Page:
How phonics-based instruction is taught is also of great concern. Discrete understanding of phonemic sounds is extremely important for reading success.
In this section we share points expressed by students on what they wished their administrators and teachers knew.
These small step suggestions have been embraced by school leaders and literacy experts.
- Empathize with the learner.
- Evaluate ineffective school and classroom practices by grounding ourselves in evidence-based research and information.
- Implement an early literacy solution that includes identification of how, where and when struggling readers should receive intensive evidence-based, structured reading instruction.
- Place students into an RTI/MTSS program for more individualized learning, and begin evidence-based instruction in Tier I. If you wait until Tier II, your student's learning gap may never close.
- Provide consistent access for students to receive a proven reading accommodation and accessible books. Equitable access will ensure that a student who is reading below grade level has every opportunity to read literature and textbooks on their grade-level.
- While your students receive intensive core instruction, provide them with access to grade level text. This supplement can build your students' skills in higher order thinking, comprehension, vocabulary and boost their social and emotional learning confidence.
You can also explore Learning Ally’s mobile app, an integrated learning tool with a built in dictionary and annotation features.
A teacher or student can easily build a personalized digital bookshelf holding titles that will keep a struggling reader engaged and reading independently, while improving fundamental skills.
Administrators can encourage pre-service and ongoing teacher training. They can share research on topics like dyslexia, the science of reading in the 21st century, and books by literacy experts. Here is a short list.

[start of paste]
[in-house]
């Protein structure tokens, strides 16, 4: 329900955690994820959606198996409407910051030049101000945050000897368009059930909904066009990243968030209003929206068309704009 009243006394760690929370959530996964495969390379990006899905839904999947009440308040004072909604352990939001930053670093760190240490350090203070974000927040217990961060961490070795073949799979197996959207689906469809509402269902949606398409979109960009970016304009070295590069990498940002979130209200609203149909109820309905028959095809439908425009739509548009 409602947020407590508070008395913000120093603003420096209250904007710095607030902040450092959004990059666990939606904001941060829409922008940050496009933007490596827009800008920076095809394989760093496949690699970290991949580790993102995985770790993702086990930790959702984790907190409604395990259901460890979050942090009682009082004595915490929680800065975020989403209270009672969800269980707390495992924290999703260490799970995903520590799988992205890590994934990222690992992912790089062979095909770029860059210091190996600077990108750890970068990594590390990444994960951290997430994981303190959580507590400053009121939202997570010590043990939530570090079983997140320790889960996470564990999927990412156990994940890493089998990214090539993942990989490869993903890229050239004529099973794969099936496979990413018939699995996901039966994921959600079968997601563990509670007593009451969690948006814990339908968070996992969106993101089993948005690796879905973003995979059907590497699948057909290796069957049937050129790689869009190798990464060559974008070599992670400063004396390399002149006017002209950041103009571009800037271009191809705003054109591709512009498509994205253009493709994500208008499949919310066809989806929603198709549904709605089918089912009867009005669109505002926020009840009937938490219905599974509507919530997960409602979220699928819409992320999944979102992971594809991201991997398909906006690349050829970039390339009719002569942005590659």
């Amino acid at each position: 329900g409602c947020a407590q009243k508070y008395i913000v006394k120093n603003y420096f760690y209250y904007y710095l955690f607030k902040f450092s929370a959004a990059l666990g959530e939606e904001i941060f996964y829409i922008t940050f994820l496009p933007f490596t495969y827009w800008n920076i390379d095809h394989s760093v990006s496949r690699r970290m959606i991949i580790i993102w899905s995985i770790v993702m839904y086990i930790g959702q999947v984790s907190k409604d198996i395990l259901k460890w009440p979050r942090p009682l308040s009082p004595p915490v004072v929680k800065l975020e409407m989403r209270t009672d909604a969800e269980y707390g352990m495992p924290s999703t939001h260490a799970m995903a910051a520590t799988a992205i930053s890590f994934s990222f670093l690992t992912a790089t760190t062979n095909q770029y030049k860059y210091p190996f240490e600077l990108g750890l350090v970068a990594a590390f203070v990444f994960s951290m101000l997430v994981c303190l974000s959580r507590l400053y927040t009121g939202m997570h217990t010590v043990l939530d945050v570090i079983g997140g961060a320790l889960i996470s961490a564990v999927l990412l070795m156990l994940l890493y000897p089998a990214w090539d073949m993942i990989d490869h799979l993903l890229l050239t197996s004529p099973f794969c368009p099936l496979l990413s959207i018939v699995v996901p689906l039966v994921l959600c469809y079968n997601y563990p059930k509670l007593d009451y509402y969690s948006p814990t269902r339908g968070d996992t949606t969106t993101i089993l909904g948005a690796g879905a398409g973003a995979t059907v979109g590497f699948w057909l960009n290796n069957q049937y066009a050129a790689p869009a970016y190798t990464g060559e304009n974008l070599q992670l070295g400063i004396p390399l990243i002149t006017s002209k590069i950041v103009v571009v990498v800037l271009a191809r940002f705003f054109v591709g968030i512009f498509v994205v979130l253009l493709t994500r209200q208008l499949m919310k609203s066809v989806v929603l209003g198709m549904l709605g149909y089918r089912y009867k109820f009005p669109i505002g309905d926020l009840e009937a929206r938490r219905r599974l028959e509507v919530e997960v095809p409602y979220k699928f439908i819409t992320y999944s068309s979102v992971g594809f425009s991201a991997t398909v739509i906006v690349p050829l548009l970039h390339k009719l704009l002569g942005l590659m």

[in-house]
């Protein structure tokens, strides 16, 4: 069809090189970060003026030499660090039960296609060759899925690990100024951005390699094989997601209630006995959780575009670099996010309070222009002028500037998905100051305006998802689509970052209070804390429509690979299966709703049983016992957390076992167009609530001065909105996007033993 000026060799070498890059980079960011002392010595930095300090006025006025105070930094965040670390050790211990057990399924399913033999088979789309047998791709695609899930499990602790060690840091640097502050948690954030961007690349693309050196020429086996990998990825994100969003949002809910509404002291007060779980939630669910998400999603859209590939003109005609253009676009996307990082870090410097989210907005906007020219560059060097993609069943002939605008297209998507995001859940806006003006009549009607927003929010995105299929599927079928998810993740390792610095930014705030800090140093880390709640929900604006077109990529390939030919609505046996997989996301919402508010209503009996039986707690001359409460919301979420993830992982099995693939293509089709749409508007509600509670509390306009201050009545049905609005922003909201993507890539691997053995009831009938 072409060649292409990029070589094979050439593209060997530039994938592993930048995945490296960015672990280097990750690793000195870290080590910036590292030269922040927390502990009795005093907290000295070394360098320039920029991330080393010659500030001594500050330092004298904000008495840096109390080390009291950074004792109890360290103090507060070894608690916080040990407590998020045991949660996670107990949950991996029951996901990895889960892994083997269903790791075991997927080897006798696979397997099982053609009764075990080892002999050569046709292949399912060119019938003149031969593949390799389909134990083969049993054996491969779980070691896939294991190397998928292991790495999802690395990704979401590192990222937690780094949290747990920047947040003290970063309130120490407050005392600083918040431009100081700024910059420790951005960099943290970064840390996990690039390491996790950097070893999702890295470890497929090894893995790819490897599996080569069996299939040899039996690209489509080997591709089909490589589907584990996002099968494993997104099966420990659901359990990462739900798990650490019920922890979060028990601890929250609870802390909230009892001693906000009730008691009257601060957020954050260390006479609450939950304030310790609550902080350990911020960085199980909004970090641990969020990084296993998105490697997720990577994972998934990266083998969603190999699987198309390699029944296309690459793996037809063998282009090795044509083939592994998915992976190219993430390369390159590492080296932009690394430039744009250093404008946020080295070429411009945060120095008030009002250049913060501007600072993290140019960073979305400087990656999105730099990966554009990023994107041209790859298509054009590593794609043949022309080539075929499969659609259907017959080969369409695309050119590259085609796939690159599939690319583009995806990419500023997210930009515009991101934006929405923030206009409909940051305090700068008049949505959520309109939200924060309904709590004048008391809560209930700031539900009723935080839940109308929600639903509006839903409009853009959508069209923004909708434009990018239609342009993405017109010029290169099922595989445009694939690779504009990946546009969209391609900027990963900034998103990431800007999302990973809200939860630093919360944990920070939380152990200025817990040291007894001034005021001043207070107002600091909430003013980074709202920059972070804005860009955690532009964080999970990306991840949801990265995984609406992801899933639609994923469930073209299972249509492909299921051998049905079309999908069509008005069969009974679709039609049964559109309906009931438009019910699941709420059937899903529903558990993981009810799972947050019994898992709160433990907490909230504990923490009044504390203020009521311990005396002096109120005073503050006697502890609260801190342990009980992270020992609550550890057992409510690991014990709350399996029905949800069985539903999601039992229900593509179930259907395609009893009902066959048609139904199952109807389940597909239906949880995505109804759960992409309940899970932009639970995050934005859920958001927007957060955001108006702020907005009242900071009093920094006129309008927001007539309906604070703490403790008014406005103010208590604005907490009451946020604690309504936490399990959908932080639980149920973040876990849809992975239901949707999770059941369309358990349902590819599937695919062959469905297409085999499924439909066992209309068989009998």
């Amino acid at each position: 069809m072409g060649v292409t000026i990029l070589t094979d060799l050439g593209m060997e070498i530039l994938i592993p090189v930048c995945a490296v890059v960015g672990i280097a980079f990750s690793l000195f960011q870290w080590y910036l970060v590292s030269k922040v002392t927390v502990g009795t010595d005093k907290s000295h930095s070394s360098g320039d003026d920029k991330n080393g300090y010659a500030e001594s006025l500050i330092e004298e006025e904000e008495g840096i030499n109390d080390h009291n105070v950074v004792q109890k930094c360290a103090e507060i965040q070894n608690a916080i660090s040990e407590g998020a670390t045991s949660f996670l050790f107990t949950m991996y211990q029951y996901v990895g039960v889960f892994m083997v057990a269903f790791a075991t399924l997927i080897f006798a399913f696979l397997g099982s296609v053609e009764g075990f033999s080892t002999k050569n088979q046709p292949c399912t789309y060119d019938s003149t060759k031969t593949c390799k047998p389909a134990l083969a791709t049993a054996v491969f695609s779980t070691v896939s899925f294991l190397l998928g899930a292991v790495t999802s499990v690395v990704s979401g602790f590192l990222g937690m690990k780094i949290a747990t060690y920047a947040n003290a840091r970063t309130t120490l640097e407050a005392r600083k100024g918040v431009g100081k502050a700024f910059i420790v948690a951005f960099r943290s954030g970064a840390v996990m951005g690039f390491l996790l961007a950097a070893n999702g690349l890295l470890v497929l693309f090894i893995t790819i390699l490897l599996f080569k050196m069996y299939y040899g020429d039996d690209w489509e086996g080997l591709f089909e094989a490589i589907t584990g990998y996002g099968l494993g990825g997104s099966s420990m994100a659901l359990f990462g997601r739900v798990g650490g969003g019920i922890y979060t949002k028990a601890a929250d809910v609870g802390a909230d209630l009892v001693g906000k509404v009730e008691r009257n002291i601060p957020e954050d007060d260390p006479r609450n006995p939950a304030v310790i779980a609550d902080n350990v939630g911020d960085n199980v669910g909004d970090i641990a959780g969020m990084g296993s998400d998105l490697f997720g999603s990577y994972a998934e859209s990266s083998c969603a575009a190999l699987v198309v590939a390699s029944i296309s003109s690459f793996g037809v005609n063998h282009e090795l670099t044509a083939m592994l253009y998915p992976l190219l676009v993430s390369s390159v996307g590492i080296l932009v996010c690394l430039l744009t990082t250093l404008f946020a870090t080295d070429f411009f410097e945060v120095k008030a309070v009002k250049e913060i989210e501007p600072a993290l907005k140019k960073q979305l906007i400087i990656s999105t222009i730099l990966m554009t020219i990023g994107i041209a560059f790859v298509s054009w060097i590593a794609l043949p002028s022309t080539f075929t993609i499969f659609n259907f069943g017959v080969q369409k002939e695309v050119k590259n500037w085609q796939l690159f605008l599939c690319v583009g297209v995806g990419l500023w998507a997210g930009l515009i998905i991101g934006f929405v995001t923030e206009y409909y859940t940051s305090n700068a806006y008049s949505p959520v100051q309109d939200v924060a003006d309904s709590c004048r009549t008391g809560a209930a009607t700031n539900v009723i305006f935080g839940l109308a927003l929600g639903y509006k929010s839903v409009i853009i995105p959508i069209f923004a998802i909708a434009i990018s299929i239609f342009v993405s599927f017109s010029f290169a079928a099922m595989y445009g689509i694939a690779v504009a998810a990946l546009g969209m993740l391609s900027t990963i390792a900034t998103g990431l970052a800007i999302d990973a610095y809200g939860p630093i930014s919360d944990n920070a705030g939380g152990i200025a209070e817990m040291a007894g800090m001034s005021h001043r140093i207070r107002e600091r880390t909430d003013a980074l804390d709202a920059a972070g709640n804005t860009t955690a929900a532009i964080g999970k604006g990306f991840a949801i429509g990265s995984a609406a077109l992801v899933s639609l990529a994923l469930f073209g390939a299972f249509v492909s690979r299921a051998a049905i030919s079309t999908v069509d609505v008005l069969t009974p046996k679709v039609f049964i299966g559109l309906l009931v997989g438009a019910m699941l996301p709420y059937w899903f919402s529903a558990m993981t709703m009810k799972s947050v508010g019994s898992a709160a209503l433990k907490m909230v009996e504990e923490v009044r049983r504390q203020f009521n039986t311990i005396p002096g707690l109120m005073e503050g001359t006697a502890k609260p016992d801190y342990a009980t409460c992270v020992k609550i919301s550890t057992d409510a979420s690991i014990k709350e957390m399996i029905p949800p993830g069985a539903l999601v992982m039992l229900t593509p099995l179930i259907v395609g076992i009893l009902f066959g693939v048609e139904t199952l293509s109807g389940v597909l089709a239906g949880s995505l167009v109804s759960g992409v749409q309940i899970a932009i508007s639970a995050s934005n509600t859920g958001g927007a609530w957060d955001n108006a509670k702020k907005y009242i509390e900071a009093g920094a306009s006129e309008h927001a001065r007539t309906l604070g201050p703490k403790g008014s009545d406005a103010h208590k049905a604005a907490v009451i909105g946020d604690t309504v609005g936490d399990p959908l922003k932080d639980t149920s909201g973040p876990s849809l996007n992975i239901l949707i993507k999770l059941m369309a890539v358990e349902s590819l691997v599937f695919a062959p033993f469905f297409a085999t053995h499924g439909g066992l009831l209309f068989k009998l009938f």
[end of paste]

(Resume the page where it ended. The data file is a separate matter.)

Motivate and Accommodate
John says, “Dyslexia is not a good thing or a bad thing, it’s just me.” He wants us to learn from his struggle. He wants us to identify children with reading deficits as early as possible and to rid ourselves of outdated mindsets, like learning through audiobooks is somehow cheating.
Regrettably, many schools do not budget for assistive technology. Administrators and teachers are unaware that this resource can support all students who struggle to read, not just those with a 504 plan or IEP in special education.
All students have the right to an equitable and fair education. Changing the trajectory of struggling learners will have an enormous impact on your school goals and empower teachers to revive instruction. You will also receive the appreciation of parents and your local community who are desperate for their child who struggles to read to succeed.
Thank you for sharing this blog. You can watch this edWebinar in full to gain education certifications. These edWebinars are no cost to help you stay abreast of research, learn best practices, connect with like-minded colleagues and to participate in events, like our “Spotlight on Dyslexia” virtual conference.
We invite you to sign up for Learning Ally’s “Empowering Struggling Readers” online community, and join education leaders across the U.S. who are transforming struggling readers into academic achievers.
Support Your Students with Reading Deficits with the Learning Ally Audiobook Solution
The Learning Ally Audiobook Solution is a multi-sensory reading accommodation that levels the playing field for students who struggle to read due to a reading deficit, providing them the opportunity achieve in school and in life. Gaining access to the books they want to read—and the books they need to read—in an easy-to-absorb format can be a game changer. Sign up for a demo or get more information today to experience the satisfaction of seeing students who have never before experienced reading success blossom, with improved grades, higher test scores and increased confidence and self-esteem.